|About the Book|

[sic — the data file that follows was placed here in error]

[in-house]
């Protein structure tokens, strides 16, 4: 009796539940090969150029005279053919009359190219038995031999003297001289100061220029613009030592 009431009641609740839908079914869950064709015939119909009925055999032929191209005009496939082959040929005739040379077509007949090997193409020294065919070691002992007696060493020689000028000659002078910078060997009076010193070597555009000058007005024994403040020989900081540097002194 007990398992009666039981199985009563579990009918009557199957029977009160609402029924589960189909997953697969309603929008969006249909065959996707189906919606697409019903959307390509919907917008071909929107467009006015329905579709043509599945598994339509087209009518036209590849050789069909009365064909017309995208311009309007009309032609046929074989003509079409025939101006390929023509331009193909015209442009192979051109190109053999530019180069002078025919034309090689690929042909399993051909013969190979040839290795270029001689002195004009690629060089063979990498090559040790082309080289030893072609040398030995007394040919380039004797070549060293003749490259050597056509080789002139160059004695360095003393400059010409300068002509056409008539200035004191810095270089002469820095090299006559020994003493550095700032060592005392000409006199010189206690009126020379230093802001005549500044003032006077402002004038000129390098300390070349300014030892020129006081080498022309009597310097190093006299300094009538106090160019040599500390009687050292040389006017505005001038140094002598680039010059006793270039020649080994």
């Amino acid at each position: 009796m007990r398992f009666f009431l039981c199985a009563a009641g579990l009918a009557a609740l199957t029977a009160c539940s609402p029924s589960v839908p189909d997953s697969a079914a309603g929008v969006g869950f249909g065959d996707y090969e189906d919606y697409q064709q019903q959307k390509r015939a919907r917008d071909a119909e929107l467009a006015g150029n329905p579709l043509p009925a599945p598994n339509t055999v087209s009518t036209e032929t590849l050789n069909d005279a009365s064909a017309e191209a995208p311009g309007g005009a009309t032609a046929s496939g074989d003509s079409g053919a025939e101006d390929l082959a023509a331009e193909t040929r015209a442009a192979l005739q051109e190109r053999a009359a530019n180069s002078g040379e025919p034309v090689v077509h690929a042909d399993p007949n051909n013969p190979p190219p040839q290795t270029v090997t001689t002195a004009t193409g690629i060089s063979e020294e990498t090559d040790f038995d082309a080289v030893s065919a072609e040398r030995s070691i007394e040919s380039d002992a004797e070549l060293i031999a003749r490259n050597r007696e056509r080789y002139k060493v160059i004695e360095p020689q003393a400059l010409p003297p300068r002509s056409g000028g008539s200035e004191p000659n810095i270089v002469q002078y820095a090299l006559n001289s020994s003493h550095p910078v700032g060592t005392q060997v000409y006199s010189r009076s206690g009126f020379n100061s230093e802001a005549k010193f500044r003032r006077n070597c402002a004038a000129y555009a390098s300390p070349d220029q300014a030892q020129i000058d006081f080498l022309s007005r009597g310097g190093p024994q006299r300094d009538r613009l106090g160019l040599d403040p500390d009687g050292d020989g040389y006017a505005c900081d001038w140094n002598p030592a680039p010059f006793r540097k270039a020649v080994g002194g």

One Womans 30-Year Search For Her Birth Family A memoir of sadness and rejection, of love and acceptance Circles Jan Wiseman was born in 1942. She was brought up in Orpington with her sister Val by parents Norah and Stanley, a cruel man. When JanMore One Womans 30-Year Search For Her Birth Family A memoir of sadness and rejection, of love and acceptance Circles Jan Wiseman was born in 1942. She was brought up in Orpington with her sister Val by parents Norah and Stanley, a cruel man. When Jan was 16, Norah told Jan that she was adopted and that the revelation was to be kept secret. It was a horrible shock for the teenager but she did as she was told and didn’t say a word. Jan felt rootless, as if she didn’t know who she really was. But life went on and in 1962, she married Brian, the only person she had told about her adoption. A happy couple but unable to have children, Jan and Brian adopted Charles, pledging he would know his story from day one. To their surprise and delight, shortly afterwards, Jan fell pregnant with Ruth. Many happy family times followed. But when Jan was 46, the law regarding birth certificates changed and she began to look for her birth family. It was a long adventure full of surprises, sadness, rejection and ultimately love and acceptance. Almost three decades since she began looking, Jan found the family she longed for.Extract I took a piece of bread from the plate at the centre of the dining table and mopped up the juices from my beef stew.“Pass me a bit, Jan,” said my sister Val.I passed the plate to her. Then Val offered it to our father.“Would you like some bread, dad?” she said. He took some but said nothing. I knew he wouldn’t eat it all and that any bread eaten would be thrown up after dinner.“Mum?” I said.She didn’t hear me.“Mum? Bread?”“Oh. Oh, no thank you,” she said.We chewed in silence. Then mum said to me, “Are you going to church tonight?”“Yes,” I said. “It’s a special pre-Christmas service.”A few minutes later, she said, “I’d like to come with you if that’s all right?”“Of course.”I was surprised. Mum was Church of England and I went to St John’s Presbyterian Church. Maybe she was having a change of heart. Neither my father nor Val attended church. I’d been taken to church by Grandma Hook. She had met the minister, Reverend Morton, when she lived in Chatham some years before.When dinner was over, Val and I cleared the plates and washed up. This was done to the usual soundtrack of our father vomiting in the bathroom. He was loud, dramatic. I tried not to notice. I dried my hands and put my coat on, and a hat and gloves. It was going to be bitterly cold when mum and I left church a couple of hours later. But I’d have taken the cold over having my world turned upside down any day.Your Memoir This book was written with the support of Your Memoir, a business that helps people write and publish their life stories. After reading Circles, you may feel that you also have a story to tell... contact Your Memoir to see if they can help you.